Science Fair Project Encyclopedia
William Cecil, 1st Baron Burghley
Cecil was born in Bourne in 1521, the son of Richard Cecil (owner of the Burghley estate in Northamptonshire) and his wife Jane Heckington. The estate is today open to the public and is the setting for a popular equestrian event. Cecil was educated at Cambridge University and in 1547 was given a post in the household of King Henry VIII.
His early career was spent in the service of the Duke of Somerset (a brother of the late Queen Jane). When Somerset, a powerful figure during the reign of his nephew, King Edward VI, was disgraced and executed, Cecil lost his position but was soon restored and promoted, being knighted in 1550. He survived the reign of Edward's successor, Queen Mary I, by diplomatically adopting the Catholic faith, but it seems that he already recognised the potential of the Queen's younger sister, Elizabeth, whom he coached for the monarchy. When she came to the throne in 1558, she appointed him Secretary of State. In 1571, in anticipation of the impending marriage between Cecil's daughter Anne (b. 1556) to Edward de Vere, 17th Earl of Oxford, she created him Baron Burghley, and in 1572 named him Lord High Treasurer on the death of Lord Winchester.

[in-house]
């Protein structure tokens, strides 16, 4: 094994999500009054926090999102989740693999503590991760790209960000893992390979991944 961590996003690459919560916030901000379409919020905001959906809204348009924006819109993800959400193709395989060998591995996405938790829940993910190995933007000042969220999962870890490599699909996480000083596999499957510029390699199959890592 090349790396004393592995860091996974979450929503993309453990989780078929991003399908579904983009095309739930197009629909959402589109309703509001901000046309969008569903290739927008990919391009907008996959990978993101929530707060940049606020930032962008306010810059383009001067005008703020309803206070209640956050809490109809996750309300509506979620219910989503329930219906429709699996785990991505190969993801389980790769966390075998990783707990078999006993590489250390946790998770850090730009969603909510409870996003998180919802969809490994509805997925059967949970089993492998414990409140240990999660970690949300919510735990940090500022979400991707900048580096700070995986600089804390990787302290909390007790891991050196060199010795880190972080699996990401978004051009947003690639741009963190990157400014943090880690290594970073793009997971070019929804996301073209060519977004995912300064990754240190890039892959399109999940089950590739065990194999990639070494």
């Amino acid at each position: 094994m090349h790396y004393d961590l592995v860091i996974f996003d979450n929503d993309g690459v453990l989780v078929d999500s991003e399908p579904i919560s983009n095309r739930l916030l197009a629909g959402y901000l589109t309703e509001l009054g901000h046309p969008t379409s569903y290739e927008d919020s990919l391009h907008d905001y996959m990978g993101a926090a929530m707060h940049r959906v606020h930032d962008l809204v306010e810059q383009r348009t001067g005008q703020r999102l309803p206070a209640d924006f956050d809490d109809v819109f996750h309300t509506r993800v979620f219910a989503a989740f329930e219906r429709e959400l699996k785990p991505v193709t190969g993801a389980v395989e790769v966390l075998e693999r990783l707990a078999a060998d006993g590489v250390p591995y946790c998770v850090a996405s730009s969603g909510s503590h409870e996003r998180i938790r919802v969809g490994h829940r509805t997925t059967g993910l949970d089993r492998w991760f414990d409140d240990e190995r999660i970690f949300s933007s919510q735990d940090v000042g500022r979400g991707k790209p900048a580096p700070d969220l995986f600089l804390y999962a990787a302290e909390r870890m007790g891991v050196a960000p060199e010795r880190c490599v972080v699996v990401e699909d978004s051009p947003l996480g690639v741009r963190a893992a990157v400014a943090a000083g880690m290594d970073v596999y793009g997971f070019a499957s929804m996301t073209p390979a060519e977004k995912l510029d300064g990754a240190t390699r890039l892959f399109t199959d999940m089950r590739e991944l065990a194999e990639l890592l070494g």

Lord Burghley continued to hold the dominant position in Elizabeth's administration right up until his death in 1598 and contributed hugely to her success as Queen. His younger son, Sir Robert Cecil (later created Baron Cecil, Viscount Cranborne and finally Earl of Salisbury), inherited his political mantle, taking on the role of chief minister and arranging a smooth transfer of power to the Stuart administration under King James I. His elder son, Sir Thomas Cecil, who inherited the Barony of Burghley on his death, was later created Earl of Exeter.
|- style="text-align: center;" | width="30%" |Preceded by:
The Marquess of Winchester | width="40%" style="text-align: center;" |Lord High Treasurer
1572–1598 | width="30%" |Succeeded by:
The Earl of Dorset
|Baron Burghley||Succeeded by:|
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